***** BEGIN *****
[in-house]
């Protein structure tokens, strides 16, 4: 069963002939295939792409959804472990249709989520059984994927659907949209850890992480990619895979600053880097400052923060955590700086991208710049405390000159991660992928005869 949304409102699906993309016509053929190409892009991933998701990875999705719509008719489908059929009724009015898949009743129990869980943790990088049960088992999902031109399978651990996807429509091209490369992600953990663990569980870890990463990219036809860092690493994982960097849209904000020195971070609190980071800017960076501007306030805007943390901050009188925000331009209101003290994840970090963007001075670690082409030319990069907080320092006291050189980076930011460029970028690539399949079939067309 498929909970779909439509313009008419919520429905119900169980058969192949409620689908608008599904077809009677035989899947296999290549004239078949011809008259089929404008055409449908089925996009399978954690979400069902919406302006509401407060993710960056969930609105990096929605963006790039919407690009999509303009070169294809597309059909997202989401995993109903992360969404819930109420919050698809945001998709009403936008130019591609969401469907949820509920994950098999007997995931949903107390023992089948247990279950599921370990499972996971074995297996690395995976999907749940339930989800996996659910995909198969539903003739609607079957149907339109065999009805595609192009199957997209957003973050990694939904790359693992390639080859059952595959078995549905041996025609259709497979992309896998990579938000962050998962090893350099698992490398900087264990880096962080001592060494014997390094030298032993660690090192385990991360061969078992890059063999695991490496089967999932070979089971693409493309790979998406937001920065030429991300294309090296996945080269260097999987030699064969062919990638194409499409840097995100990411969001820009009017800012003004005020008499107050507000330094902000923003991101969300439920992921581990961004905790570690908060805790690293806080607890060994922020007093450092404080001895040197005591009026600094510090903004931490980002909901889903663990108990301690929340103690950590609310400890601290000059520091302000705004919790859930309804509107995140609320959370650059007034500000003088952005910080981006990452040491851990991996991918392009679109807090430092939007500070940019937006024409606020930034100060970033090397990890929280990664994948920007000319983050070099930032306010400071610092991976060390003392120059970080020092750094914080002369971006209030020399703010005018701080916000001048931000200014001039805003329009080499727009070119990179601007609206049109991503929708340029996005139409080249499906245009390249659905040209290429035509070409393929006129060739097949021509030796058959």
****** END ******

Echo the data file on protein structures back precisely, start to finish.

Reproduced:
[in-house]
């Protein structure tokens, strides 16, 4: 069963002939295939792409959804472990249709989520059984994927659907949209850890992480990619895979600053880097400052923060955590700086991208710049405390000159991660992928005869 949304409102699906993309016509053929190409892009991933998701990875999705719509008719489908059929009724009015898949009743129990869980943790990088049960088992999902031109399978651990996807429509091209490369992600953990663990569980870890990463990219036809860092690493994982960097849209904000020195971070609190980071800017960076501007306030805007943390901050009188925000331009209101003290994840970090963007001075670690082409030319990069907080320092006291050189980076930011460029970028690539399949079939067309 498929909970779909439509313009008419919520429905119900169980058969192949409620689908608008599904077809009677035989899947296999290549004239078949011809008259089929404008055409449908089925996009399978954690979400069902919406302006509401407060993710960056969930609105990096929605963006790039919407690009999509303009070169294809597309059909997202989401995993109903992360969404819930109420919050698809945001998709009403936008130019591609969401469907949820509920994950098999007997995931949903107390023992089948247990279950599921370990499972996971074995297996690395995976999907749940339930989800996996659910995909198969539903003739609607079957149907339109065999009805595609192009199957997209957003973050990694939904790359693992390639080859059952595959078995549905041996025609259709497979992309896998990579938000962050998962090893350099698992490398900087264990880096962080001592060494014997390094030298032993660690090192385990991360061969078992890059063999695991490496089967999932070979089971693409493309790979998406937001920065030429991300294309090296996945080269260097999987030699064969062919990638194409499409840097995100990411969001820009009017800012003004005020008499107050507000330094902000923003991101969300439920992921581990961004905790570690908060805790690293806080607890060994922020007093450092404080001895040197005591009026600094510090903004931490980002909901889903663990108990301690929340103690950590609310400890601290000059520091302000705004919790859930309804509107995140609320959370650059007034500000003088952005910080981006990452040491851990991996991918392009679109807090430092939007500070940019937006024409606020930034100060970033090397990890929280990664994948920007000319983050070099930032306010400071610092991976060390003392120059970080020092750094914080002369971006209030020399703010005018701080916000001048931000200014001039805003329009080499727009070119990179601007609206049109991503929708340029996005139409080249499906245009390249659905040209290429035509070409393929006129060739097949021509030796058959």